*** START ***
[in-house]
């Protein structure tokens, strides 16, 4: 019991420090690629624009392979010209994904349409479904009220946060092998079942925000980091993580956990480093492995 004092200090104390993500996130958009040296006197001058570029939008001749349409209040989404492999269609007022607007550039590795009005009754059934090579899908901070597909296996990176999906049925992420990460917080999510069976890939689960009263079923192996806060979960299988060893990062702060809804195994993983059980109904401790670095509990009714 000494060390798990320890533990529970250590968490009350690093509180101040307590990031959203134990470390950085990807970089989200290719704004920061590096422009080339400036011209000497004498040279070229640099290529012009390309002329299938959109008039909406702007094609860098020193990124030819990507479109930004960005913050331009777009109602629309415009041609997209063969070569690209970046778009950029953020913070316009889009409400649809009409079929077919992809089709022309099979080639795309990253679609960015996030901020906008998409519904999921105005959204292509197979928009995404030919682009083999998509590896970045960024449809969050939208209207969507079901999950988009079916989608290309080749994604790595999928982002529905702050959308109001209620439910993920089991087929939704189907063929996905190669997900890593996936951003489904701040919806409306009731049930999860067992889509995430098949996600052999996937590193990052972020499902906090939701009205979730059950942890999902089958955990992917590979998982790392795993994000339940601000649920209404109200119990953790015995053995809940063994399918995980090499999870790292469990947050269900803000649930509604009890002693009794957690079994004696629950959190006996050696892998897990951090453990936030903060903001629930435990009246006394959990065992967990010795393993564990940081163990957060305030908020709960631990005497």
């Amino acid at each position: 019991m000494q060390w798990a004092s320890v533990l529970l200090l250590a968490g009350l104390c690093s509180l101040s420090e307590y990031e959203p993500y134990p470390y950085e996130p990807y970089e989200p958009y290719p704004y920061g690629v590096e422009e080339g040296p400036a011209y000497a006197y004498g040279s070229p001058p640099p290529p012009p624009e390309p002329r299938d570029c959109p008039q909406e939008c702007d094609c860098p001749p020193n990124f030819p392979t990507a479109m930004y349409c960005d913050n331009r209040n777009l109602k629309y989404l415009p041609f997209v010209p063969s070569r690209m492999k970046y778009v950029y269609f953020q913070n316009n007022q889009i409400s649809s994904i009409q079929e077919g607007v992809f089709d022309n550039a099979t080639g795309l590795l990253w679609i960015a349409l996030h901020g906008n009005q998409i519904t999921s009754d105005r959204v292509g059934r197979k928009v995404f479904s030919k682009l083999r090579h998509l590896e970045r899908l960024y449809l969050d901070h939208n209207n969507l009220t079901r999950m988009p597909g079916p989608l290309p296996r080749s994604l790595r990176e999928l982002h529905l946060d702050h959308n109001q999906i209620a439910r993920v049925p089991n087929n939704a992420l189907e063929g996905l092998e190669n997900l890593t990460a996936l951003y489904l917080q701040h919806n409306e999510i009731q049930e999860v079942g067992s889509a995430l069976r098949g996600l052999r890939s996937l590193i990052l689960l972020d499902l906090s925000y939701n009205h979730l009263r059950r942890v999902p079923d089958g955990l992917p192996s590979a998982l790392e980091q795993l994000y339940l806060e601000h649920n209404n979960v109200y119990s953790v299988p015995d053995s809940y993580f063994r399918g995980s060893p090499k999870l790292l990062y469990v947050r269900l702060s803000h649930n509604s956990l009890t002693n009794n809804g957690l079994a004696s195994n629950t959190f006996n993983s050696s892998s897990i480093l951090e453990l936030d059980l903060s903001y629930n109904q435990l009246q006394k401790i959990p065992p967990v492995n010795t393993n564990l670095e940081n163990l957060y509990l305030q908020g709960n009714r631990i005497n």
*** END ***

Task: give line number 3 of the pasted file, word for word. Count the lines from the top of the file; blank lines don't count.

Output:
């Amino acid at each position: 019991m000494q060390w798990a004092s320890v533990l529970l200090l250590a968490g009350l104390c690093s509180l101040s420090e307590y990031e959203p993500y134990p470390y950085e996130p990807y970089e989200p958009y290719p704004y920061g690629v590096e422009e080339g040296p400036a011209y000497a006197y004498g040279s070229p001058p640099p290529p012009p624009e390309p002329r299938d570029c959109p008039q909406e939008c702007d094609c860098p001749p020193n990124f030819p392979t990507a479109m930004y349409c960005d913050n331009r209040n777009l109602k629309y989404l415009p041609f997209v010209p063969s070569r690209m492999k970046y778009v950029y269609f953020q913070n316009n007022q889009i409400s649809s994904i009409q079929e077919g607007v992809f089709d022309n550039a099979t080639g795309l590795l990253w679609i960015a349409l996030h901020g906008n009005q998409i519904t999921s009754d105005r959204v292509g059934r197979k928009v995404f479904s030919k682009l083999r090579h998509l590896e970045r899908l960024y449809l969050d901070h939208n209207n969507l009220t079901r999950m988009p597909g079916p989608l290309p296996r080749s994604l790595r990176e999928l982002h529905l946060d702050h959308n109001q999906i209620a439910r993920v049925p089991n087929n939704a992420l189907e063929g996905l092998e190669n997900l890593t990460a996936l951003y489904l917080q701040h919806n409306e999510i009731q049930e999860v079942g067992s889509a995430l069976r098949g996600l052999r890939s996937l590193i990052l689960l972020d499902l906090s925000y939701n009205h979730l009263r059950r942890v999902p079923d089958g955990l992917p192996s590979a998982l790392e980091q795993l994000y339940l806060e601000h649920n209404n979960v109200y119990s953790v299988p015995d053995s809940y993580f063994r399918g995980s060893p090499k999870l790292l990062y469990v947050r269900l702060s803000h649930n509604s956990l009890t002693n009794n809804g957690l079994a004696s195994n629950t959190f006996n993983s050696s892998s897990i480093l951090e453990l936030d059980l903060s903001y629930n109904q435990l009246q006394k401790i959990p065992p967990v492995n010795t393993n564990l670095e940081n163990l957060y509990l305030q908020g709960n009714r631990i005497n």